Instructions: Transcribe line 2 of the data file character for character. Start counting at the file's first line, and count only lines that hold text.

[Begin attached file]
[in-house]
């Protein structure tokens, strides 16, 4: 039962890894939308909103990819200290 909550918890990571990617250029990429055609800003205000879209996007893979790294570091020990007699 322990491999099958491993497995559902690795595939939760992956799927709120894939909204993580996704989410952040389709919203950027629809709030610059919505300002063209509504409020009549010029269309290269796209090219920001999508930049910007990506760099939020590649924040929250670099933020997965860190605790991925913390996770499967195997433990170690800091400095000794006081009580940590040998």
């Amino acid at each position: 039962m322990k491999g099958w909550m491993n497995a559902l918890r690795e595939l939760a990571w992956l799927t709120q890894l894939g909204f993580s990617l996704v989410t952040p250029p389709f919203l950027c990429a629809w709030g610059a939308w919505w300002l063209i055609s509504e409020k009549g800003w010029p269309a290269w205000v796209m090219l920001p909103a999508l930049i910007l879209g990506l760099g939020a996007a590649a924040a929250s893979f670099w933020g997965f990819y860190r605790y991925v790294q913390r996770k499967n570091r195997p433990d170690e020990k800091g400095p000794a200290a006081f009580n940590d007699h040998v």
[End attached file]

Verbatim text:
């Protein structure tokens, strides 16, 4: 039962890894939308909103990819200290 909550918890990571990617250029990429055609800003205000879209996007893979790294570091020990007699 322990491999099958491993497995559902690795595939939760992956799927709120894939909204993580996704989410952040389709919203950027629809709030610059919505300002063209509504409020009549010029269309290269796209090219920001999508930049910007990506760099939020590649924040929250670099933020997965860190605790991925913390996770499967195997433990170690800091400095000794006081009580940590040998």